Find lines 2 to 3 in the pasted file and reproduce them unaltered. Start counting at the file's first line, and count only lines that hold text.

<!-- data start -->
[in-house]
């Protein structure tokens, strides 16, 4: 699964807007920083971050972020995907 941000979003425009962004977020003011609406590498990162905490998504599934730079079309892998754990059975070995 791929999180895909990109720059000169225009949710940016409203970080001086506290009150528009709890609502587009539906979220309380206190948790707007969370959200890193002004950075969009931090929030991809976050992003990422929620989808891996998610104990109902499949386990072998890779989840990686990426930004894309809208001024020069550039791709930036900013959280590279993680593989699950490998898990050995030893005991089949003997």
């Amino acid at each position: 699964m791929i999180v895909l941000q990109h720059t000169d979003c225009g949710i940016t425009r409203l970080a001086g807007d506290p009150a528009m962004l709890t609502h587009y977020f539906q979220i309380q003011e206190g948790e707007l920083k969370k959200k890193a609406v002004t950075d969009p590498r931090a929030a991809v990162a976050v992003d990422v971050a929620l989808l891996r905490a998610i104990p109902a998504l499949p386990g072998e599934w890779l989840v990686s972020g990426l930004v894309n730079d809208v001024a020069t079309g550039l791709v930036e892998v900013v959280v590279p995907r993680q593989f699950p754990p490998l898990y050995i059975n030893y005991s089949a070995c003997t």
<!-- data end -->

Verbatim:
């Protein structure tokens, strides 16, 4: 699964807007920083971050972020995907 941000979003425009962004977020003011609406590498990162905490998504599934730079079309892998754990059975070995 791929999180895909990109720059000169225009949710940016409203970080001086506290009150528009709890609502587009539906979220309380206190948790707007969370959200890193002004950075969009931090929030991809976050992003990422929620989808891996998610104990109902499949386990072998890779989840990686990426930004894309809208001024020069550039791709930036900013959280590279993680593989699950490998898990050995030893005991089949003997």
């Amino acid at each position: 699964m791929i999180v895909l941000q990109h720059t000169d979003c225009g949710i940016t425009r409203l970080a001086g807007d506290p009150a528009m962004l709890t609502h587009y977020f539906q979220i309380q003011e206190g948790e707007l920083k969370k959200k890193a609406v002004t950075d969009p590498r931090a929030a991809v990162a976050v992003d990422v971050a929620l989808l891996r905490a998610i104990p109902a998504l499949p386990g072998e599934w890779l989840v990686s972020g990426l930004v894309n730079d809208v001024a020069t079309g550039l791709v930036e892998v900013v959280v590279p995907r993680q593989f699950p754990p490998l898990y050995i059975n030893y005991s089949a070995c003997t």